3. Promoting a new brand slogan or product. When finding sponsors for an event, figure out ways potential sponsors can effectively promote new branding efforts or highlight the roll-out of a new product. Take your list of potential sponsors and identify what new or relatively recent marketing campaigns have been launched by them, then pitch something related to that to help them increase their campaign’s impact. Also consider the potential sponsors’ competitors’ campaigns. Companies might be interested in sponsorship ideas that dilute the effectiveness of a competitor’s brand new campaign.

5 Interactive Ways To Get Real-Time Event Feedbackcupcakes with emoticons

Thinking outside of the box using creative ways to plan and design events is what we do as event professionals. We should be using more creative ways to get feedback on our work and the client’s investment too.

Whilst you are in the planning stages of your event, you should already be thinking about how you are going to get feedback on the effectiveness of your event design. Particular questions run through your mind. Is my survey going to get many responses? Will it be constructive criticism? Will attendees remember the bad bits more clearly than the good bits? Or, how can my survey gauge the emotional response to my event? All these sorts of questions are common, but what if there was another way? A more creative and inspired way to collect feedback!

1. The Cup Cake Method

…To inject more fun into the conference, you can use cup cakes. These popular tasty treats could be offered at a morning coffee break, again at lunch time and again at the afternoon break of a conference. Ask your caterer to create small cup cakes decorated with a range of smiley faces on them denoting different moods – very happy, happy, unhappy and very unhappy – under each speech bubble.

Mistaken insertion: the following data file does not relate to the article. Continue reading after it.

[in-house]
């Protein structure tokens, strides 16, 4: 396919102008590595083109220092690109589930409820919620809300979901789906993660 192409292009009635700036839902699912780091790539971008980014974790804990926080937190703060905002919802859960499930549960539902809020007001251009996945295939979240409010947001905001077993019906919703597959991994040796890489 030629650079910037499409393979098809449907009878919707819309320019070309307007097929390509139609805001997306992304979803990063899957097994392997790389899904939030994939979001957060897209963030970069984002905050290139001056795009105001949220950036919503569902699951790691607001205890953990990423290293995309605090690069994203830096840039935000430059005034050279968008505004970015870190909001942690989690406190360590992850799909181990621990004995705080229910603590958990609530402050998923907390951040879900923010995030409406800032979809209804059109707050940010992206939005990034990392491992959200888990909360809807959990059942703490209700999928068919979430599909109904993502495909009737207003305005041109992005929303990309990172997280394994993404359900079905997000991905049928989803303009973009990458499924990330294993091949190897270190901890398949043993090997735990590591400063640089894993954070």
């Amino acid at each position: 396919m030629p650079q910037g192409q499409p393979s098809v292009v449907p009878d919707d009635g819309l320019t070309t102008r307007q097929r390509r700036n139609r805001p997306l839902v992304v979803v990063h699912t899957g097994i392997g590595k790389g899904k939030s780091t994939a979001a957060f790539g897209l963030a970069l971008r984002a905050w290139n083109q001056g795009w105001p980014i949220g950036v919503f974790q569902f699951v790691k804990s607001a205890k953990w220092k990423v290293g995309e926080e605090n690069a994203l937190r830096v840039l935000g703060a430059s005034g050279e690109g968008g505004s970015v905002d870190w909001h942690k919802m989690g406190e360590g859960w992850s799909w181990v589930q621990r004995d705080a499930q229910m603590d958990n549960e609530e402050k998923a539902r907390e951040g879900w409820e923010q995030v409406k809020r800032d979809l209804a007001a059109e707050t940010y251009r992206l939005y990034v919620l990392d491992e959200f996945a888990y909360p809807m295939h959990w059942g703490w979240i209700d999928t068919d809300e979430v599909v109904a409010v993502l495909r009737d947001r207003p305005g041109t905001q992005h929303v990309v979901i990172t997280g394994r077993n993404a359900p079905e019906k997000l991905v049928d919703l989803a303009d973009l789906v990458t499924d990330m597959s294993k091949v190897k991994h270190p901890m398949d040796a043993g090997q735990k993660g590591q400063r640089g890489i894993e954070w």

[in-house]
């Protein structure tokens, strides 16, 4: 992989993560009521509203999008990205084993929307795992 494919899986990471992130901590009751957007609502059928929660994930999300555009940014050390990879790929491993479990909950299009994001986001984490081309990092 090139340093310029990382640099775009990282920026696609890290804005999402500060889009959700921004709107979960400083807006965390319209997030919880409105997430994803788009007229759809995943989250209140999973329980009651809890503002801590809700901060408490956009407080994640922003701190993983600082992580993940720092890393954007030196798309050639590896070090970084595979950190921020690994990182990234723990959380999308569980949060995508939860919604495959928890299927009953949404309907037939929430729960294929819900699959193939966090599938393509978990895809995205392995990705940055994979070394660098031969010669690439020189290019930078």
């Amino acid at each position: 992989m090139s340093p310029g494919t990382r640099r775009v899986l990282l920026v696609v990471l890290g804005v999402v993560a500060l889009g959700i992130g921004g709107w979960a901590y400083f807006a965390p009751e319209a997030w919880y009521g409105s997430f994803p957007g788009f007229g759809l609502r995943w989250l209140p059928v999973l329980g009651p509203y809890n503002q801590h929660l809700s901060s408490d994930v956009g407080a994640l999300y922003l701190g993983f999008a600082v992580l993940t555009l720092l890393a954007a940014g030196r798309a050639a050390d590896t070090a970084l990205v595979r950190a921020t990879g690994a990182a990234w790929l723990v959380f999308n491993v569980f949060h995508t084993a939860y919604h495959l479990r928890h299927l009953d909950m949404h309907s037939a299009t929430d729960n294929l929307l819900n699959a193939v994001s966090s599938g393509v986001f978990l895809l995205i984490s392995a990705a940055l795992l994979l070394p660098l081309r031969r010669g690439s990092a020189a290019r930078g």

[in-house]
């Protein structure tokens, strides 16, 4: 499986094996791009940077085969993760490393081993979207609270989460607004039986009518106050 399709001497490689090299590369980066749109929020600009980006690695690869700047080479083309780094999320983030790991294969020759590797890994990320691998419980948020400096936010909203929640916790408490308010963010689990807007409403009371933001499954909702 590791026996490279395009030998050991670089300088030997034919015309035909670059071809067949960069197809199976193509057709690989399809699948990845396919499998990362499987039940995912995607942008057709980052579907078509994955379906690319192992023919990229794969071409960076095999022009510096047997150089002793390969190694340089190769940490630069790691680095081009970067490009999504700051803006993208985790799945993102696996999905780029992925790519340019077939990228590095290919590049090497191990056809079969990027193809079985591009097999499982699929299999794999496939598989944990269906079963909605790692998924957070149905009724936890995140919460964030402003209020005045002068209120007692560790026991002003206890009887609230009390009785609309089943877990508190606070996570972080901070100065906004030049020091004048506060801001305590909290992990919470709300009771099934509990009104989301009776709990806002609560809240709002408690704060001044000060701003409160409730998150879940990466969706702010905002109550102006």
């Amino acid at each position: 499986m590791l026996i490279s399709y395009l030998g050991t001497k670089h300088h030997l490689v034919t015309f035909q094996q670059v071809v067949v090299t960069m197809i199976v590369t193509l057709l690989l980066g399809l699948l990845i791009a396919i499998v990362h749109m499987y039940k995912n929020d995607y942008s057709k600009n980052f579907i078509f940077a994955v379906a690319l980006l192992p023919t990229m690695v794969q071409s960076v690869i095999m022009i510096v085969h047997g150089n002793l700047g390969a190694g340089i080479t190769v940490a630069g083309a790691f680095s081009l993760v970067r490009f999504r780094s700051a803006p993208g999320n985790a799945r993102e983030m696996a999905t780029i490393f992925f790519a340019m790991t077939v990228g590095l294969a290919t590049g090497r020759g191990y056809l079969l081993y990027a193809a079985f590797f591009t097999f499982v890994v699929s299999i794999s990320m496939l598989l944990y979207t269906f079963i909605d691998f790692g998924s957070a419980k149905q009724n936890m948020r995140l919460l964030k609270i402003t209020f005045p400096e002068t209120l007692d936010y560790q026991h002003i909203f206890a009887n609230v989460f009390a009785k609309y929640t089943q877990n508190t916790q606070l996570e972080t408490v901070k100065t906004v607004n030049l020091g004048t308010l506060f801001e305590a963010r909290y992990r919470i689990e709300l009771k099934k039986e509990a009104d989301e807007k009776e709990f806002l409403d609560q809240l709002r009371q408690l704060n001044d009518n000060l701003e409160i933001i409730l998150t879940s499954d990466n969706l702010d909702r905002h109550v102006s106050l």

5. What Do I Do With The Attendee Badges?

Another way to collect attendee badges so they get thrown into the appropriate recycling bin is to have ‘comment bins’ at the exit to your event. Ideal for event badge recycle binsconferences, product launches and exhibitions, place two bins near corresponding speech bubbles…”

I really like the cupcake idea. It brings an element of fun, whimsy, and play into a business-related aspect of events, e.g. attendee feedback. I don’t remember anything even close to being that fun for a conference or serious business event I’ve attended in the past. The attendee badge seems like a worthwhile idea, although I do question whether it should be made clear to attendees what will or may happen post-event if they put their name tag in one of the two bins.

10 Pop-Up Strategies That Yield Lasting Impressions

From food to fashion to feminine care, brands of every variety are executing pop-up strategies to give consumers a taste of their products and services. Some last for a few days, others for a few hours, but however transient the pop up eventsexperience, its impact extends far beyond the life of the activation. Following are 10 pop-up strategies that turned temporary events into lasting impressions…”

I don’t have experience with pop up events, but I’d love to try a few of them. It seems like they have huge upside for customer interaction and honest conversations. It’s also a great way to try out new things and to get feedback in a location you aren’t familiar with. Becoming knowledgeable about local regulations might become a challenge if you do pop ups in many different cities, and marketing might be tricky for some pop ups. A city fifty miles from where I live did a pop up restaurant, and they have a few more pop up events planned — and that makes me wish there were pop up events in my city.

Abrupt Cancellation of Industry Conference Leads Speakers to Plan Free Virtual Eventplan B